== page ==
By GW Thomas
One: Be the publisher of the magazine.
If you want them to remember your name you'd better get it out there. The first magazines were used as promotional flyers for book publishers. Excerpts from current volumes could be plugged there. Later the titles promoted a whole line of publications, such as Munsey's Weekly (February 1889-October 1929) the flagship of the Munsey empire, that produced the first pulp magazines.
In England, the magazine business exploded with the first appearance of The Strand (named after its location, not a person) and the short stories of Sherlock Holmes. There were many imitators but the most famous was Pearson's Magazine (1896-1939) named after the publisher, C Arthur Pearson. Pearson's published many of the classic HG Wells stories and novels. Other named magazines of the era included Ainslee's, Hutchinson's, and Flynn's Weekly. The Pall Mall Gazette changed its name to Nash's Magazine to finish its run.
The pulp era was furiously competitive. Any angle magazines could find to edge out the competition was worth a try. Celebrity became such a ploy when the short-lived Jack Dempsey's Fight Magazine (May - Aug 1938) tacked on the name of the former heavy weight champ. Though the magazine failed, the idea caught on.
The first mags to use celebrity names were the mysteries. With writers becoming synonymous with the genre, their name implied that all that would follow would meet similar heights of excitement and puzzle-solving. Ellery Queen Mystery Magazine (Fall 1941-present) is the premiere mystery magazine to this day, originally edited by Fredric Dannay, half of the Ellery Queen team. Alfred Hitchcock's Mystery Magazine (December 1956-present) was unusual in that the celebrity was not a writer but from the film industry. The magazine only used the director's name and image, and Hitchcock had no connection with the editing. This was largely done by Robert Arthur, who would also write many books as Hitchcock as well. The magazines tried to make lightning strike thrice with Mary Higgins Clark Mystery Magazine (1996 - Summer 2000), but it was no more successful than any of these other magazines using names such as John Creasey, Rex Stout, Don Pendleton, Edgar Wallace, or Ed McBain. (The oddity here was Mackill's Mystery Magazine (Sep 1952-June 1954) which had a name but not of a famous writer.)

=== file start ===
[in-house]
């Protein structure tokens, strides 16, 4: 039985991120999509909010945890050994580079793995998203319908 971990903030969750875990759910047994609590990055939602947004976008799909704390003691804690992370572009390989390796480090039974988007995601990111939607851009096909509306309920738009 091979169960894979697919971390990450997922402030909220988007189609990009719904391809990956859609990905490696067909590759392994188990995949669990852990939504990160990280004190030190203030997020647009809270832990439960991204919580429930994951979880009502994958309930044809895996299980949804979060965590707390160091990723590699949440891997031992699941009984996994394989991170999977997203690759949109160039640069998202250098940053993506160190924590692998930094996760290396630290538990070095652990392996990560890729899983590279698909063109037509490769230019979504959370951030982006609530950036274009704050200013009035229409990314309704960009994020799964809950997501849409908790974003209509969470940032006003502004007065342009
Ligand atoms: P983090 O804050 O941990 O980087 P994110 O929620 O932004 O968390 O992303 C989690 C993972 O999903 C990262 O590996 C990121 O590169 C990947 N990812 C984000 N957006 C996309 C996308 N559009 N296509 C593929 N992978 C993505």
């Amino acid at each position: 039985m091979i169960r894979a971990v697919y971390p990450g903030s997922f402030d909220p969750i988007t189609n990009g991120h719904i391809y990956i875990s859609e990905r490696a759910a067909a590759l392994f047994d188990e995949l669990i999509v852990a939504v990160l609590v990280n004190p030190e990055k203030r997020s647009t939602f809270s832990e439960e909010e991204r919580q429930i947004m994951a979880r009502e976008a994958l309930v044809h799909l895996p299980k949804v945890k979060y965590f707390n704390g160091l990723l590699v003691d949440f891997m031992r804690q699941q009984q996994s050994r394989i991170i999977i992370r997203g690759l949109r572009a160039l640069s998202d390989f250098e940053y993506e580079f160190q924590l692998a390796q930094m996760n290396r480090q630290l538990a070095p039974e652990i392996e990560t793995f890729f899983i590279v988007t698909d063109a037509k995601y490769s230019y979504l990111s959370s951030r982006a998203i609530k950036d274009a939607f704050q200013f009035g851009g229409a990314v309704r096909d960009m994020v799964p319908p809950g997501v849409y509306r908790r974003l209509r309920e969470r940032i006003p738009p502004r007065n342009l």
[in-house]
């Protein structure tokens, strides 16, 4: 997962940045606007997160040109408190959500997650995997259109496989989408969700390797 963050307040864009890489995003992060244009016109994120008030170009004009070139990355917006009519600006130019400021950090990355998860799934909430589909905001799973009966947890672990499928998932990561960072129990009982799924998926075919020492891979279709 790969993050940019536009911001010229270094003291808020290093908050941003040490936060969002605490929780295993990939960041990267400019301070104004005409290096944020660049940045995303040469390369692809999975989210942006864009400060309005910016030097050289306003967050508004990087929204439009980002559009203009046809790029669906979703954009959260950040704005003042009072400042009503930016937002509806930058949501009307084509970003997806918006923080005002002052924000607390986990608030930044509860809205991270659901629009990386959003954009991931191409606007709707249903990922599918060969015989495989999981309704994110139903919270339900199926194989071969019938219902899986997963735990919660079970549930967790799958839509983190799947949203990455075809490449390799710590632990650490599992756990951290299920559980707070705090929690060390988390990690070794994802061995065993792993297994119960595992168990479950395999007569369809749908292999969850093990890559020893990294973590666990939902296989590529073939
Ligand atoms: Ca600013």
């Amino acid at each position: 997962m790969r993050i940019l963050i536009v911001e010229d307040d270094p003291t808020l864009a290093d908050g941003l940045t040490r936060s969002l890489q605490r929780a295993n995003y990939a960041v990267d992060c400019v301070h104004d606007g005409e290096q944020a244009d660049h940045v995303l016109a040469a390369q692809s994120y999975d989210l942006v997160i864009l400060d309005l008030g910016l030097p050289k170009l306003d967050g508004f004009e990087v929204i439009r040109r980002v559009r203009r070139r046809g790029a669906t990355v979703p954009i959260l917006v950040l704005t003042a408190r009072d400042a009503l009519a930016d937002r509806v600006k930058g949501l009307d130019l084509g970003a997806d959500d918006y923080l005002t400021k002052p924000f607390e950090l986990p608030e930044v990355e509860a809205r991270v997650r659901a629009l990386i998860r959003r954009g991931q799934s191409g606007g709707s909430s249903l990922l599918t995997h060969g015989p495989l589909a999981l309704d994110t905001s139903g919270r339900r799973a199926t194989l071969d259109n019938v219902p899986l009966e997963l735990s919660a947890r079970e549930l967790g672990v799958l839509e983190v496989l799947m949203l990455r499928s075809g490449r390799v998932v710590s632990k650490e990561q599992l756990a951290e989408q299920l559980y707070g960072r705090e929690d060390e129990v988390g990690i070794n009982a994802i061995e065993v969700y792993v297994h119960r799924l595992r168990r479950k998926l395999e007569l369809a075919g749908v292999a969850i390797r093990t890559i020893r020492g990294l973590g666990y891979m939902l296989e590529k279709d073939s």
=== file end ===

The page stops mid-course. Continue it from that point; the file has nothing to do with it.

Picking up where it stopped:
The Westerns weren't far behind the mysteries. The first was Zane Grey's Western Magazine (November 1946-January 1954). Zane was so famous that a revival of the title was tried over a decade later from October 1969 - September 1974. Top hands like Max Brand, Walt Coburn, and Luke Short blazoned titles with their names. Louis L'Amour became famous after the pulps ended, but even he got a magazine: Louis L'Amour Western Magazine (March 1994-Jan 1996).
Science fiction and fantasy magazines were not to be left out. The publishers of Famous Fantastic Mysteries tried the idea with the only writer well-known enough in the relatively small arena of the fantastic, with A. Merritt's Fantasy Magazine (December 1949-October 1950). Nobody tried it again for thirty years but the Good Doctor, Isaac Asimov, got two magazines: Isaac Asimov's Science Fiction Magazine (Spring 1977-present) and its short-lived companion, Isaac Asimov's SF Adventure Magazine (Fall 1978-Fall 1979). Rod Serling's Twilight Zone (April 1981-June 1989), like Alfred Hitchcock brought a celebrity from outside publishing to serve up weird horror, just as Marion Zimmer Bradley Fantasy Magazine (Summer 1988-Summer 2000) did with heroic fantasy. The Cthulhu Mythos-style horror gave us HP Lovecraft's Magazine of Horror (Spring 2004-Spring 2009). Jim Baen's Universe and Orson Scott Card's Intergalactic Medicine Show looked back to the old days and named themselves after the publishers and editors.
A strange mutant of the celebrity mystery writers was the famous characters who got magazines. Unlike a magazine named for the character, such as Doc Savage or The Lone Ranger, these magazines did have stories of these famous characters, but they also did more.
The other stories that appeared with them had a similar feel or approach. In this way, the famous character almost acted like an editor, telling the buyer what to expect. The first of these was The Saint Mystery Magazine (Spring 1953-October 1967), what might have been called the Leslie Charteris Mystery Magazine, but Charteris was not the household name that Simon Templar was. The same idea worked for Mike Shayne Mystery Magazine (Sept 1956-Aug 1985), which could have been Brett Halliday's Mystery Magazine, but since he didn't exist, the character would do fine. Richard Prather had Shell Scott Mystery Magazine (Feb-Nov 1966), and coming full circle, we have Sherlock Holmes' Mystery Magazine (Winter 2008-present), which nobody thought to call the A. Conan Doyle Mystery Magazine. This magazine, like the others, features some new Sherlock fiction, but is actually aimed at readers who enjoy the Gaslight era, not just Holmes and Watson.
So there you go. Pretty easy really. Just get rich and famous and they'll be naming magazines after you. (Just ask Oprah!) But you better hurry. The paper magazines are fading, becoming as scarce as the buffalo. Who wants to buy Michael May's Digital Science Fiction, Fantasy and Horror Magazine in .epub format only? How will we get the excitement of having subscription cards falling out as you peruse them in the drugstore?
GW Thomas has appeared in over 400 different books, magazines and ezines including The Writer, Writer's Digest, Black October Magazine and Contact. His website is gwthomas.org. He is editor of Dark Worlds magazine.